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Thread: U-3 1/8 scale Hydroplane.

  1. #1
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    Default U-3 Coopers 1/8 scale Hydroplane Build Thread.

    Just wondering if any of you guys have built a U-3 1/8 scale hydroplane in the pics below.
    The drawing is MHR# 0203.

    My main queery is can a couple of 4s packs (for 8s) & an ESC fit in the cowling.
    If not how was the setup installed.

    I did a bit of a search but couldn't find anything.

    Cheers.
    Paul.

    2007_U-3_Hoss_Mortgage_Investors_Too_MH_0203_Tri-Cities_WA_5_.jpg

    2003_U-3_Miss_Foxhills_Chrysler-Jeep_MH_0203_Detroit_MI_RCBoatCompany.com.jpg

    2010_U-3_GO3RACING_MH_0203_Madison_IN_1_.jpg
    Last edited by 785boats; 01-27-2018 at 03:09 PM.

  2. #2
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    I couldn't help myself & ordered the ML Boatworks framing kit.
    It arrived today.
    Love it.

  3. #3
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    Looking at the pics, the hull/canopy look very similar to the Miss Elam but without the turbine cowl. The guys who run 1/8 FE here have flat taped covers over the hatch openings and the cowls just clip on top similar to nitro versions. They run 10S setups so I am guessing you will be able to fit everything in there. I like the turbo'd V12 look!
    NZMPBA 2013, 2016 Open Electric Champion. NZMPBA 2016 P Offshore Champion.
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  4. #4
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    Thanks for that Pete.
    I've ordered the cowling from R/C Boat company, & according to the measurements given & the width of the tub on the kit, it will all easily fit.
    I've also ordered this turbo Allison motor from Jim at scale3dparts. He does some beautiful work with a printer.

    http://scale-3d.com/gallery

    How could you not love this.
    Last edited by 785boats; 01-24-2018 at 09:43 PM.

  5. #5
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    I wasn't going to start building this until I had finished the other three boats under construction. But after a phone conversation with fellow club member Trev in the afternoon, I was convinced to get started on it yesterday evening. Thanks Trev.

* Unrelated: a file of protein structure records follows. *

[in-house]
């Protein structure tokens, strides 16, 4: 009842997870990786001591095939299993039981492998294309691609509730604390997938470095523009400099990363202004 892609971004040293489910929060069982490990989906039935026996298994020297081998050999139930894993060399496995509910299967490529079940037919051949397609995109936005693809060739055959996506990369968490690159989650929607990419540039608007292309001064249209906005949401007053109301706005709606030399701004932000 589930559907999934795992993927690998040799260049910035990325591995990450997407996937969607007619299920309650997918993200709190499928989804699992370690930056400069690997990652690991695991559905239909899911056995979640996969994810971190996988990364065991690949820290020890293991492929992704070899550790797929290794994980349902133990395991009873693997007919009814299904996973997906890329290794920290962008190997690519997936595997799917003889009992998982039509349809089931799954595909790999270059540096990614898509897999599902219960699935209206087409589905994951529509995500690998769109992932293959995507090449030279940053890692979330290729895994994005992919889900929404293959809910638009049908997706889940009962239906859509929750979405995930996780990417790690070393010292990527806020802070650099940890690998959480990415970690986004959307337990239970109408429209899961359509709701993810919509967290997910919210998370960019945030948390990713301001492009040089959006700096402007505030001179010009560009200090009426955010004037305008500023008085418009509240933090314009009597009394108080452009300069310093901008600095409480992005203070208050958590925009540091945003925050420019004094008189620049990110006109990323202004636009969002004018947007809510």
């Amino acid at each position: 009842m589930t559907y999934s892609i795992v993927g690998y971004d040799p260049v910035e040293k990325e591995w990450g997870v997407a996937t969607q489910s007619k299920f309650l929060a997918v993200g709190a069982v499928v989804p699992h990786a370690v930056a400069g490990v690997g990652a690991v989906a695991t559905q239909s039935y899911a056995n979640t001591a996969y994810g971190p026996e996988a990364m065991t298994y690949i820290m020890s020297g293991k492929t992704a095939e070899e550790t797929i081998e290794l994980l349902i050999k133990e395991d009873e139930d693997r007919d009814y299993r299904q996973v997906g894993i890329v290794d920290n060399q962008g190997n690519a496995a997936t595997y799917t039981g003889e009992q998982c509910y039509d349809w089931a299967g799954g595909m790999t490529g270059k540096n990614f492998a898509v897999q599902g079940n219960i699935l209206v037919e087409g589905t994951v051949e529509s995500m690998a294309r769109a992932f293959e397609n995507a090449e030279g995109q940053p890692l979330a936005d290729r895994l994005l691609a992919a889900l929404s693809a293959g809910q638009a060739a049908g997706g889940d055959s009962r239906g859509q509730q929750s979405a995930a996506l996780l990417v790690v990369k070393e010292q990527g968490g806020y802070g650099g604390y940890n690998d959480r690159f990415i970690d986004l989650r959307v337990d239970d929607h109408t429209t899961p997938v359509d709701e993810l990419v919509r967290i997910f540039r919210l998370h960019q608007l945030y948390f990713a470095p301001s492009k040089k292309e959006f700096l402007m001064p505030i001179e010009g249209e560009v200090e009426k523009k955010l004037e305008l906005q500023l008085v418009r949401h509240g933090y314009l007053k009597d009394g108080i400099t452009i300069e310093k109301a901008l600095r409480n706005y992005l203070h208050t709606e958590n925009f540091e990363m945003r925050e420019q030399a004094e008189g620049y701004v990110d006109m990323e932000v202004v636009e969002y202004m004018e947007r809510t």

A couple more hours this morning & she's taking shape.
    Speaking of shapes, I'm surprised how one sponson is so much bigger than the other & a completely different shape. I've only been used to symmetry so far in my boating life.

    So, I'll do a build thread on it even though a lot of things will just be repetitious of things in the other hydro build threads I've done here.

    It's just such a beautiful boat & can still beat the turbine powered boats now & then.

    So, just to confirm the building method for any new members interested, but haven't seen one of these wooden hulls being built. We basically dry fit the frames into the main stringers & wick some Medium CA glue along all the joints. Later on when the ply bottoms & sides are all attached, the whole inside is given a coat of Epoxy fiberglass resin, which strengthens all the joints & seals the wood.

    The first thing I like to do is glue the bulkheads to the main stringers. Then add the birch sticks along the bottoms of the main stringers.
    Then each pair of main stingers & bulkheads are glued together.
    The next step is to fit the transom & the main bulkhead which is the rear of the sponsons.

    After that a piece of flat wood the width of the tunnel is fitted to the building board high enough to keep the bottom of the sponsons off the main building board.
    A few weights to keep the hull flat & a square to keep the boat true.
    Now the rest of the sticks can be fitted in all the notches, & glued.
    The main chine pieces are then glued into position. With this kit they are made up of multiple laminated pieces which need to be glued together first.

    When the CA is cured, the boat is turned over & then all the sponson bottom chine pieces can be fitted & glued into place.

    That's where I'm at so far.

    Here are the visuals. This is gonna be fun

    Bulkheads in the main stringers.

    001.jpg

    The basic assembly.

    003.jpg

    Totally different shape & size of sponsons.

    005.jpg

    The underside of the sponsons.

    006.jpg

  6. #6
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    When attempting to fit the afterplane sideskins I realised that I had the transom installed the wrong way around, because one side is narrower than the other, as are the tips of the transom.
    There is also a drop section of the deck on one side of the transom.

    So I went hunting for pics of the full size boat for some visuals.
    Yes I had the drop section on the wrong side. It's on the left of the full size boat which turns left. The model turns right so it needs to be on the right.
    So, out with the scalpel for some surgery/butchery.

    I managed to break the tip off one side of the transom when cutting away the 3/16" stringers. So I had to add a packer & some strengtheners to line it up properly.

    I added the side skins during the same procedure.

    Transom removed. Man that CA glue is tuff stuff.

    001.jpg

    Refitted correctly.

    004.jpg

    Afterplans sideskins added.

    006.jpg

    The packer & strengthener.

    007.jpg

    The drop deck on the left side of the transom

    21034552_1835458619817557_5545622702317809673_n.jpg

  7. #7
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    Quote Originally Posted by 785boats View Post
    Thanks for that Pete.
    I've ordered the cowling from R/C Boat company, & according to the measurements given & the width of the tub on the kit, it will all easily fit.